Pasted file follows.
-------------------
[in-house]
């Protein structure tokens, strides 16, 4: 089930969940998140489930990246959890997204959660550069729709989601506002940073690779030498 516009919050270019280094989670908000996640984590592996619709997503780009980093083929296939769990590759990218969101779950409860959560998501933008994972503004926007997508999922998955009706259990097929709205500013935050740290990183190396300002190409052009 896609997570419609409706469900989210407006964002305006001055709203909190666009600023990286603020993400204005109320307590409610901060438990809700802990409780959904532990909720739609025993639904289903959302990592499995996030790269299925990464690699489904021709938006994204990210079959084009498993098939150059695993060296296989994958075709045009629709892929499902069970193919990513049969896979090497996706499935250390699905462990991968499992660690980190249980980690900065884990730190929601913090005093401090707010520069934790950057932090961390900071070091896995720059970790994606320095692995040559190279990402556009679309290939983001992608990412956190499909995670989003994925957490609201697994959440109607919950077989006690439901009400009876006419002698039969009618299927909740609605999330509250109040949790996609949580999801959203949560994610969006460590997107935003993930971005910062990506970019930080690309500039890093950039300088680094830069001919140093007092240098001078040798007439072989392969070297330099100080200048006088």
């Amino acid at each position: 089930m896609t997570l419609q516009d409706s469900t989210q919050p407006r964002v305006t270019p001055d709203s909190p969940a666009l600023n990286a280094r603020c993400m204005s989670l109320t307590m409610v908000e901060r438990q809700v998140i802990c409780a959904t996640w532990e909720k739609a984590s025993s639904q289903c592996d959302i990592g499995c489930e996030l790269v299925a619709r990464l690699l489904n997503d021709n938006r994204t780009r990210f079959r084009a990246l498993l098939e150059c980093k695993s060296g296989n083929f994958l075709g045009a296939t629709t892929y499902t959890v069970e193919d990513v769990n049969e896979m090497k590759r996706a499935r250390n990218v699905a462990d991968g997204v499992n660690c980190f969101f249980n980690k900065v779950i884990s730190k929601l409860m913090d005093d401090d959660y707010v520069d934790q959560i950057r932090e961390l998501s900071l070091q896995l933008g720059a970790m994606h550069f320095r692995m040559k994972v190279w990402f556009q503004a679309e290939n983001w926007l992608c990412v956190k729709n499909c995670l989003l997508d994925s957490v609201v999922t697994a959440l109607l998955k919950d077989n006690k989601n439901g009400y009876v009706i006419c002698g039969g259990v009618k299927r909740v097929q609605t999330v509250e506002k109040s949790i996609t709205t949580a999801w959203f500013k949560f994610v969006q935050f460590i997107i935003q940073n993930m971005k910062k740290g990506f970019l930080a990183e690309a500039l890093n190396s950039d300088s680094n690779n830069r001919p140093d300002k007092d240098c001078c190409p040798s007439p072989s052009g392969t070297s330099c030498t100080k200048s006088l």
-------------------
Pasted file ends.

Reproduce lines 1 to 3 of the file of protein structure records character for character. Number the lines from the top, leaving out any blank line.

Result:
[in-house]
């Protein structure tokens, strides 16, 4: 089930969940998140489930990246959890997204959660550069729709989601506002940073690779030498 516009919050270019280094989670908000996640984590592996619709997503780009980093083929296939769990590759990218969101779950409860959560998501933008994972503004926007997508999922998955009706259990097929709205500013935050740290990183190396300002190409052009 896609997570419609409706469900989210407006964002305006001055709203909190666009600023990286603020993400204005109320307590409610901060438990809700802990409780959904532990909720739609025993639904289903959302990592499995996030790269299925990464690699489904021709938006994204990210079959084009498993098939150059695993060296296989994958075709045009629709892929499902069970193919990513049969896979090497996706499935250390699905462990991968499992660690980190249980980690900065884990730190929601913090005093401090707010520069934790950057932090961390900071070091896995720059970790994606320095692995040559190279990402556009679309290939983001992608990412956190499909995670989003994925957490609201697994959440109607919950077989006690439901009400009876006419002698039969009618299927909740609605999330509250109040949790996609949580999801959203949560994610969006460590997107935003993930971005910062990506970019930080690309500039890093950039300088680094830069001919140093007092240098001078040798007439072989392969070297330099100080200048006088």
């Amino acid at each position: 089930m896609t997570l419609q516009d409706s469900t989210q919050p407006r964002v305006t270019p001055d709203s909190p969940a666009l600023n990286a280094r603020c993400m204005s989670l109320t307590m409610v908000e901060r438990q809700v998140i802990c409780a959904t996640w532990e909720k739609a984590s025993s639904q289903c592996d959302i990592g499995c489930e996030l790269v299925a619709r990464l690699l489904n997503d021709n938006r994204t780009r990210f079959r084009a990246l498993l098939e150059c980093k695993s060296g296989n083929f994958l075709g045009a296939t629709t892929y499902t959890v069970e193919d990513v769990n049969e896979m090497k590759r996706a499935r250390n990218v699905a462990d991968g997204v499992n660690c980190f969101f249980n980690k900065v779950i884990s730190k929601l409860m913090d005093d401090d959660y707010v520069d934790q959560i950057r932090e961390l998501s900071l070091q896995l933008g720059a970790m994606h550069f320095r692995m040559k994972v190279w990402f556009q503004a679309e290939n983001w926007l992608c990412v956190k729709n499909c995670l989003l997508d994925s957490v609201v999922t697994a959440l109607l998955k919950d077989n006690k989601n439901g009400y009876v009706i006419c002698g039969g259990v009618k299927r909740v097929q609605t999330v509250e506002k109040s949790i996609t709205t949580a999801w959203f500013k949560f994610v969006q935050f460590i997107i935003q940073n993930m971005k910062k740290g990506f970019l930080a990183e690309a500039l890093n190396s950039d300088s680094n690779n830069r001919p140093d300002k007092d240098c001078c190409p040798s007439p072989s052009g392969t070297s330099c030498t100080k200048s006088l």